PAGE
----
A Practical Guide to Geostatistical Mapping by Tomislav Hengl

By Tomislav Hengl

The aim of this consultant is to help you in generating caliber maps by utilizing totally operational open resource software program applications.

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A spline is a type of piecewise polynomial, which is preferable to a simple polynomial interpolation because more parameters can be defined including the amount of smoothing. The smoothing spline function also assumes that there is a (measurement) error in the data that needs to be smoothed locally. There are many versions and modifications of spline interpolators. The most widely used techniques are thin-plate splines (Hutchinson, 1995) and regularized spline with tension and smoothing (Mitasova and Mitas, 1993).

2, spatial prediction can even be fully automated so that a user needs only to provide quality inputs and the system will select the most suitable technique. ✹✶ 12 ✶ ✷ Geostatistical mapping Trans-Gaussian (variable transformed using some link function); Localization of analysis — whether the model uses all sampling locations or only locations in local proximity: ✸ Local or moving window analysis (a local sub-sample; local models applicable); ✹ Global (all samples; the same model for the whole area); ✺ Convexity effect — whether the model makes predictions outside the range of the data: ✻ Convex (all predictions are within the range); ✼ Non-convex (some predictions might be outside the range); ✽ ✾ ✶✵ ✶✶ Support size — whether the model predicts at points or for blocks of land: Point-based or punctual prediction models; Area-based or block prediction models; Regularity of support — whether the output data structure is a grid or a polygon map: ✶✷ Regular (gridded outputs); ✶✸ Irregular (polygon maps); ✶✹ Quantity of target variables — whether there is one or multiple variables of interest: ✶✺ Univariate (model is estimated for one target variable at a time); ✶✻ Multivariate (model is estimated for multiple variables at the same time); ✶✼ ✶✽ ✶✾ ✷✵ ✷✶ ✷✷ ✷✸ ✷✹ ✷✺ ✷✻ ✷✼ ✷✽ ✷✾ ✸✵ ✸✶ ✸✷ ✸✸ ✸✹ Another way to look at spatial prediction models is to consider their ability to represent models of spatial variation.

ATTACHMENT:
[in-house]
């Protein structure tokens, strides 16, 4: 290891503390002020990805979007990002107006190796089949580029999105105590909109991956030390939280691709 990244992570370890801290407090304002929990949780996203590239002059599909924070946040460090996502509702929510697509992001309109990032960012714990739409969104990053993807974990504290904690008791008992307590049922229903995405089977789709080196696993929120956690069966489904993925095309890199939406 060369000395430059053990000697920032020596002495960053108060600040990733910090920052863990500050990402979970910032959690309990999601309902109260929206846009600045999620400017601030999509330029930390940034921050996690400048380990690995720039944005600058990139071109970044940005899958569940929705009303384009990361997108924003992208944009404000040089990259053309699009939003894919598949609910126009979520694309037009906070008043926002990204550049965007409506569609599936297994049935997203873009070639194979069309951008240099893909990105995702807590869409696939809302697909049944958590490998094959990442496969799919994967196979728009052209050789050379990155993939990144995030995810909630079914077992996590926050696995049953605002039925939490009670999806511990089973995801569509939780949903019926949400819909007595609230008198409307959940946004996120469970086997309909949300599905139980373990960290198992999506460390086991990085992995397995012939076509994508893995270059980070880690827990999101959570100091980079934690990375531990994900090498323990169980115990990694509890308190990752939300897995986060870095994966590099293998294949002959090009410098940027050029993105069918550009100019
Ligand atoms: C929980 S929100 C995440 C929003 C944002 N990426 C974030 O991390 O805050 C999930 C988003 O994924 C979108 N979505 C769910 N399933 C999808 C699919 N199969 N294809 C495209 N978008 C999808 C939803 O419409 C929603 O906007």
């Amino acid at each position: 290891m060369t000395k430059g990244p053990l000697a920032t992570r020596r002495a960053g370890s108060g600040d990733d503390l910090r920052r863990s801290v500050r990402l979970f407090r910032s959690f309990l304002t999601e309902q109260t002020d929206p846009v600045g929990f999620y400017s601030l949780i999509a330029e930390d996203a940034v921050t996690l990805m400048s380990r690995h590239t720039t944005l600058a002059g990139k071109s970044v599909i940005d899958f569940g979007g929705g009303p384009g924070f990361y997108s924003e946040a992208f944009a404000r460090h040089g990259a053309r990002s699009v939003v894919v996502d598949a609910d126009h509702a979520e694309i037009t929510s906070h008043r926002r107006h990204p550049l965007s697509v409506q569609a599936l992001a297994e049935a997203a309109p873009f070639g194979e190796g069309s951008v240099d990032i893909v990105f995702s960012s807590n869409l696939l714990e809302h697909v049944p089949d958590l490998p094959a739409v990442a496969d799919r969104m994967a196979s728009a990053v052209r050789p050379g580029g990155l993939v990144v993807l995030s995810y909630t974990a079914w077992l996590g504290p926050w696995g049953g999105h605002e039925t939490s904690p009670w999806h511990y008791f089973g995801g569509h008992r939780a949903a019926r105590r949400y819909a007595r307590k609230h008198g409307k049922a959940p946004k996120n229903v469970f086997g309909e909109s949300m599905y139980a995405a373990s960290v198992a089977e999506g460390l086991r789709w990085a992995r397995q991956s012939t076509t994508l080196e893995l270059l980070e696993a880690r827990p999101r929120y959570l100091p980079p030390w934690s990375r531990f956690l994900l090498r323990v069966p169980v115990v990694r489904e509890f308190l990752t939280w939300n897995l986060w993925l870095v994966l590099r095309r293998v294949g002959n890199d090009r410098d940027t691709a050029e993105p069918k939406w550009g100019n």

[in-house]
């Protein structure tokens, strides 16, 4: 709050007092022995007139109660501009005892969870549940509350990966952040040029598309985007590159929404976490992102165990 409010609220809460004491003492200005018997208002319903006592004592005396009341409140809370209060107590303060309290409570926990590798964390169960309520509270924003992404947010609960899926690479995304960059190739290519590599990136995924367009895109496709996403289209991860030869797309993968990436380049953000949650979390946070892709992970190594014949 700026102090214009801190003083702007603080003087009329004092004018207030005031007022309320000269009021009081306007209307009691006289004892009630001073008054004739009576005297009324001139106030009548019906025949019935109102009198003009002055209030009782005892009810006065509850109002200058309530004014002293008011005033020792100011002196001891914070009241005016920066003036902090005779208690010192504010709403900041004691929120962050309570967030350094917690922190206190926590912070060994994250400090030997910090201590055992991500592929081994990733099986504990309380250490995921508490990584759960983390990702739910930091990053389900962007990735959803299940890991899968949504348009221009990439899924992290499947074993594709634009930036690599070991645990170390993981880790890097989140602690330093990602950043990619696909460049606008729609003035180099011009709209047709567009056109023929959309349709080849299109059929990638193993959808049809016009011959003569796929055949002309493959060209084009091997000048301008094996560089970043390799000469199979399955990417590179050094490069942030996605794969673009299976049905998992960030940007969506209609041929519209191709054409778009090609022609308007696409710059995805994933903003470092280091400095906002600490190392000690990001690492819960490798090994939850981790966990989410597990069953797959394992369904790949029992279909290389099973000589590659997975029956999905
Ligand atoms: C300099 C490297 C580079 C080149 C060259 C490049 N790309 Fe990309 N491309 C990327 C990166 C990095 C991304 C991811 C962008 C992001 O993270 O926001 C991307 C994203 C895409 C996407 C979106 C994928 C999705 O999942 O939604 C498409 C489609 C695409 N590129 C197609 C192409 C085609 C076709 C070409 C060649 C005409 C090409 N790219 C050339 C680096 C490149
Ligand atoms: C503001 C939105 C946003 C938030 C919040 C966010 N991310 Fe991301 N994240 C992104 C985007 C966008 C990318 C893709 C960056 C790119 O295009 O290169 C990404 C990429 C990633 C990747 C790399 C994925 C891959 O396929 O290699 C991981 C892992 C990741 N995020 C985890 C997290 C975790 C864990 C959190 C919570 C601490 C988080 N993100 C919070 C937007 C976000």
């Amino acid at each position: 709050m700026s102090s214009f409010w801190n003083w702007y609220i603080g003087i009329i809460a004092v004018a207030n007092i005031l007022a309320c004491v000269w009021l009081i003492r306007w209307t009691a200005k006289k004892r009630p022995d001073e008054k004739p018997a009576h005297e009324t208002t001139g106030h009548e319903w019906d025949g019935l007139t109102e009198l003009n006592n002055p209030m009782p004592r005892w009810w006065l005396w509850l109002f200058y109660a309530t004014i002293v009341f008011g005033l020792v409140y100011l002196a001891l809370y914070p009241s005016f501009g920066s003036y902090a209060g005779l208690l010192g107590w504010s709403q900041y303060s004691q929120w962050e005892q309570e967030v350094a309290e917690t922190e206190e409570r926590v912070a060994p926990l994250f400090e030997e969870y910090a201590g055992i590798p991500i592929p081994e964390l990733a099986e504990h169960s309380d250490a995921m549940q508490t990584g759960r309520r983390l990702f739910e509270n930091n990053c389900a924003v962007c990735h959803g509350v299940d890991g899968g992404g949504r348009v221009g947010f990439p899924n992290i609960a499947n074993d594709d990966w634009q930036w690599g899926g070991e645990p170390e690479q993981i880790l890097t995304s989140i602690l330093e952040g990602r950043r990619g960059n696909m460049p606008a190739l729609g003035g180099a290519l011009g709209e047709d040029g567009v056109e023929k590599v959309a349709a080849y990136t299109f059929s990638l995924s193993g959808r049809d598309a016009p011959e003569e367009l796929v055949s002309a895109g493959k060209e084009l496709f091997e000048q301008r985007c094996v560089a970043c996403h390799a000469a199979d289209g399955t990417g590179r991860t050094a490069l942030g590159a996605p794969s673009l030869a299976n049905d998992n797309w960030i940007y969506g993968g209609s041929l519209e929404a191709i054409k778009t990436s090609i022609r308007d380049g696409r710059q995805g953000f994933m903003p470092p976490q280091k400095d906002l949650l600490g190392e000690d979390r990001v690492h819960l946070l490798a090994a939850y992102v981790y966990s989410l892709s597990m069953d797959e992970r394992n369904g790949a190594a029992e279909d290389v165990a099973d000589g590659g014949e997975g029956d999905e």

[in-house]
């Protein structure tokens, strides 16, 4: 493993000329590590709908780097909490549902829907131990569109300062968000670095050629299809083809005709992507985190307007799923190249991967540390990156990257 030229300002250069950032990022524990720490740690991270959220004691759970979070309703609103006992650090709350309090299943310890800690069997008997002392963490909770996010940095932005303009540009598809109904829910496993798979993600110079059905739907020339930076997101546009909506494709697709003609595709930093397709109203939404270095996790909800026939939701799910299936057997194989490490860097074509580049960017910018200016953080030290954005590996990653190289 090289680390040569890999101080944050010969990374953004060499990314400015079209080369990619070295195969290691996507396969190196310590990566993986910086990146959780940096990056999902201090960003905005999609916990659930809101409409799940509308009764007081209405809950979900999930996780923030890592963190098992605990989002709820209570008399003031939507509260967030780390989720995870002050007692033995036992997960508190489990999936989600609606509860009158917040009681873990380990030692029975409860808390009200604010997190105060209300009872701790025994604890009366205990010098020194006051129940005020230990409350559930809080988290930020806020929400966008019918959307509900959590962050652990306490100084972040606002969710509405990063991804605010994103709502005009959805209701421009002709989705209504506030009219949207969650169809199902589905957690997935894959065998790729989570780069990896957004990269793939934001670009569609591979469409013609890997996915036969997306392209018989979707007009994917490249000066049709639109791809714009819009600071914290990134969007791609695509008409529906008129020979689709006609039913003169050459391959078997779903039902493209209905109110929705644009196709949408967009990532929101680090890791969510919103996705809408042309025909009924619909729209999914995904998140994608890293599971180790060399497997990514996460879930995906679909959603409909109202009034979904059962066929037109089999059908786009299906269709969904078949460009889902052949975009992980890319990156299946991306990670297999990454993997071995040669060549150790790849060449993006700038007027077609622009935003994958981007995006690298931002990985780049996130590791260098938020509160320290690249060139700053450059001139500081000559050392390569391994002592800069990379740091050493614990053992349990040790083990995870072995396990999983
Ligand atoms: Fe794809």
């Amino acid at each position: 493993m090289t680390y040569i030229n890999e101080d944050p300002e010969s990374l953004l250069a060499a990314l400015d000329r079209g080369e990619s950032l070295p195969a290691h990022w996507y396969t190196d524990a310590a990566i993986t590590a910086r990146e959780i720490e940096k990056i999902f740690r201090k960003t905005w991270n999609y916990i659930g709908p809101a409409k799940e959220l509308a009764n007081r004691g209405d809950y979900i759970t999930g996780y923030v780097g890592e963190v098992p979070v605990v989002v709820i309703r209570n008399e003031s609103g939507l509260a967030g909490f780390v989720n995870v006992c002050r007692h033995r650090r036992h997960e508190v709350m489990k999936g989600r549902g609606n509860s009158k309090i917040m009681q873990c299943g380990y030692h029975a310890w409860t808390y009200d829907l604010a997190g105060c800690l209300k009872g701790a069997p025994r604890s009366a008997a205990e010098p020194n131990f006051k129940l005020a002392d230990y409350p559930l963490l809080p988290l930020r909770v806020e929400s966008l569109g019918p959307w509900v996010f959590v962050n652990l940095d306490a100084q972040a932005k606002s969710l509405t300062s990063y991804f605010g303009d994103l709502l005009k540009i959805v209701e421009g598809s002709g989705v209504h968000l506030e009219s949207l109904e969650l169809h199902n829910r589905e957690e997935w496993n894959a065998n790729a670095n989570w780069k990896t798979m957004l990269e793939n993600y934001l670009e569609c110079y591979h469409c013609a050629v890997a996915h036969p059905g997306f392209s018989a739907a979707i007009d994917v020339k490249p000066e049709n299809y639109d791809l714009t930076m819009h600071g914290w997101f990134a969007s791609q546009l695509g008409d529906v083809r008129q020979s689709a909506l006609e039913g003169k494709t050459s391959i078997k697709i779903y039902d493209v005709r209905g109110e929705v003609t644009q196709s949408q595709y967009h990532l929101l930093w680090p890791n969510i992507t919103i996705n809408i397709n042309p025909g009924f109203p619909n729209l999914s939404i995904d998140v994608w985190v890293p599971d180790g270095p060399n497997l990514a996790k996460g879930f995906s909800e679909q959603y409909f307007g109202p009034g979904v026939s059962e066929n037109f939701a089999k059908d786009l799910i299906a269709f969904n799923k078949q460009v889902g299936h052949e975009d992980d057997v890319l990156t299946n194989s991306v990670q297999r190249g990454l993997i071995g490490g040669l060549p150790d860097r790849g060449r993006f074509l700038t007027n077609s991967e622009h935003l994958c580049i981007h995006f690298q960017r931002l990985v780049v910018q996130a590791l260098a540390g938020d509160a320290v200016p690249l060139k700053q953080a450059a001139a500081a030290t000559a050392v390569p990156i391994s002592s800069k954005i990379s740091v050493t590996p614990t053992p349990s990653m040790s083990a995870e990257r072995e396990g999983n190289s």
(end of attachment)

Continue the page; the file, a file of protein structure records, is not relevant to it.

13: Comparison of spatial prediction techniques for mapping ❩✐♥❝ (sampling locations are shown in Fig. 9). Note that inverse distance interpolation (✳✐❞) and kriging (✳♦❦) are often quite similar; the moving trend surface (✳tr; 2nd order polynomial) can lead to artifacts (negative values) — locally where the density of points is poor. The regression-based (✳❧♠) predictions were produced using distance from the river as explanatory variable (see further §5). , 2004). 2)), this time by averaging the predictors: zˆ❖▲❙ (s0 ) = ˆb0 + ˆb1 · q1 (s0 ) + .

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